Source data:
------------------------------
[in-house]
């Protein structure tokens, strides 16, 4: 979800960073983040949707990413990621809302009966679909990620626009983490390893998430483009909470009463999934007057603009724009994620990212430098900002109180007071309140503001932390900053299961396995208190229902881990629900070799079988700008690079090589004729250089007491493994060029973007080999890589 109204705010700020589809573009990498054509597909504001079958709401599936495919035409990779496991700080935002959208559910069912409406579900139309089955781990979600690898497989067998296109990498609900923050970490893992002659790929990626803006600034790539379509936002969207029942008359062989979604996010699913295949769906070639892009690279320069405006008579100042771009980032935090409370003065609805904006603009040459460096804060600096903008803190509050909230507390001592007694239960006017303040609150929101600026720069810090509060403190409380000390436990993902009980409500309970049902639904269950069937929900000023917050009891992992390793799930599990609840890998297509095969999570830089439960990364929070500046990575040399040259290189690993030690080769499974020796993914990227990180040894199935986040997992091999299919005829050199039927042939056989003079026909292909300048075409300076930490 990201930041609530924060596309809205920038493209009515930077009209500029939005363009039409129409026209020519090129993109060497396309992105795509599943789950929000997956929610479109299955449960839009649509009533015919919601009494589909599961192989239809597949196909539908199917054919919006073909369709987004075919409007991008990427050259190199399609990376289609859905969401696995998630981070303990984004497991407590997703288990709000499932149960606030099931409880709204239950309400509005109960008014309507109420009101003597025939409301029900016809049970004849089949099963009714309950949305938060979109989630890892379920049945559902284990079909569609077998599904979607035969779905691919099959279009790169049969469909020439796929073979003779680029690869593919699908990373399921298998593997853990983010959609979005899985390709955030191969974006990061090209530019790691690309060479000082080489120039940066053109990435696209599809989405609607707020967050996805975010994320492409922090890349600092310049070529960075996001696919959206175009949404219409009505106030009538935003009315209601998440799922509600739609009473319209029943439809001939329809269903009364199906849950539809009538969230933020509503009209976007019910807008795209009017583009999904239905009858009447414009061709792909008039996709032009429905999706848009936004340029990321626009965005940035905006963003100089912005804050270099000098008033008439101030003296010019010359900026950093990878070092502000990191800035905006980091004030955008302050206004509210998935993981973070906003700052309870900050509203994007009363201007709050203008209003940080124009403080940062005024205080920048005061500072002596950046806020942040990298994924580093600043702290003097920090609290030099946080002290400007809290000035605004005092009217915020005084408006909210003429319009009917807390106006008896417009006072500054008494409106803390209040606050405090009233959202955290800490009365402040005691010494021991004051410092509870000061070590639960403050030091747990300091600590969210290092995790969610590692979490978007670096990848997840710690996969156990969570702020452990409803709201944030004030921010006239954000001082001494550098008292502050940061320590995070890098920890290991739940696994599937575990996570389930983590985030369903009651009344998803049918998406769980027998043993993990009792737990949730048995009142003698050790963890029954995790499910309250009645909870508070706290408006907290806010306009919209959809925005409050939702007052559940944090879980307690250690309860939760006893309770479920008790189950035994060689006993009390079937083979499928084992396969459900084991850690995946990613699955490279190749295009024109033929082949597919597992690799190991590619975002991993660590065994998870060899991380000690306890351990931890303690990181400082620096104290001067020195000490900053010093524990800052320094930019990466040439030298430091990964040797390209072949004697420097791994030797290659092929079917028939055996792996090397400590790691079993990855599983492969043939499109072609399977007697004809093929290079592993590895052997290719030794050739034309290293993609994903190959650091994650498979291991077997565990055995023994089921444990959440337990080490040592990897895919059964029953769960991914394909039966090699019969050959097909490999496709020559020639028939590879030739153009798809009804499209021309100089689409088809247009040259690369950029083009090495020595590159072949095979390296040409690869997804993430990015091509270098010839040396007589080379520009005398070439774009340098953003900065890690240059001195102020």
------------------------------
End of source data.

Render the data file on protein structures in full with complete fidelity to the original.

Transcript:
[in-house]
């Protein structure tokens, strides 16, 4: 979800960073983040949707990413990621809302009966679909990620626009983490390893998430483009909470009463999934007057603009724009994620990212430098900002109180007071309140503001932390900053299961396995208190229902881990629900070799079988700008690079090589004729250089007491493994060029973007080999890589 109204705010700020589809573009990498054509597909504001079958709401599936495919035409990779496991700080935002959208559910069912409406579900139309089955781990979600690898497989067998296109990498609900923050970490893992002659790929990626803006600034790539379509936002969207029942008359062989979604996010699913295949769906070639892009690279320069405006008579100042771009980032935090409370003065609805904006603009040459460096804060600096903008803190509050909230507390001592007694239960006017303040609150929101600026720069810090509060403190409380000390436990993902009980409500309970049902639904269950069937929900000023917050009891992992390793799930599990609840890998297509095969999570830089439960990364929070500046990575040399040259290189690993030690080769499974020796993914990227990180040894199935986040997992091999299919005829050199039927042939056989003079026909292909300048075409300076930490 990201930041609530924060596309809205920038493209009515930077009209500029939005363009039409129409026209020519090129993109060497396309992105795509599943789950929000997956929610479109299955449960839009649509009533015919919601009494589909599961192989239809597949196909539908199917054919919006073909369709987004075919409007991008990427050259190199399609990376289609859905969401696995998630981070303990984004497991407590997703288990709000499932149960606030099931409880709204239950309400509005109960008014309507109420009101003597025939409301029900016809049970004849089949099963009714309950949305938060979109989630890892379920049945559902284990079909569609077998599904979607035969779905691919099959279009790169049969469909020439796929073979003779680029690869593919699908990373399921298998593997853990983010959609979005899985390709955030191969974006990061090209530019790691690309060479000082080489120039940066053109990435696209599809989405609607707020967050996805975010994320492409922090890349600092310049070529960075996001696919959206175009949404219409009505106030009538935003009315209601998440799922509600739609009473319209029943439809001939329809269903009364199906849950539809009538969230933020509503009209976007019910807008795209009017583009999904239905009858009447414009061709792909008039996709032009429905999706848009936004340029990321626009965005940035905006963003100089912005804050270099000098008033008439101030003296010019010359900026950093990878070092502000990191800035905006980091004030955008302050206004509210998935993981973070906003700052309870900050509203994007009363201007709050203008209003940080124009403080940062005024205080920048005061500072002596950046806020942040990298994924580093600043702290003097920090609290030099946080002290400007809290000035605004005092009217915020005084408006909210003429319009009917807390106006008896417009006072500054008494409106803390209040606050405090009233959202955290800490009365402040005691010494021991004051410092509870000061070590639960403050030091747990300091600590969210290092995790969610590692979490978007670096990848997840710690996969156990969570702020452990409803709201944030004030921010006239954000001082001494550098008292502050940061320590995070890098920890290991739940696994599937575990996570389930983590985030369903009651009344998803049918998406769980027998043993993990009792737990949730048995009142003698050790963890029954995790499910309250009645909870508070706290408006907290806010306009919209959809925005409050939702007052559940944090879980307690250690309860939760006893309770479920008790189950035994060689006993009390079937083979499928084992396969459900084991850690995946990613699955490279190749295009024109033929082949597919597992690799190991590619975002991993660590065994998870060899991380000690306890351990931890303690990181400082620096104290001067020195000490900053010093524990800052320094930019990466040439030298430091990964040797390209072949004697420097791994030797290659092929079917028939055996792996090397400590790691079993990855599983492969043939499109072609399977007697004809093929290079592993590895052997290719030794050739034309290293993609994903190959650091994650498979291991077997565990055995023994089921444990959440337990080490040592990897895919059964029953769960991914394909039966090699019969050959097909490999496709020559020639028939590879030739153009798809009804499209021309100089689409088809247009040259690369950029083009090495020595590159072949095979390296040409690869997804993430990015091509270098010839040396007589080379520009005398070439774009340098953003900065890690240059001195102020």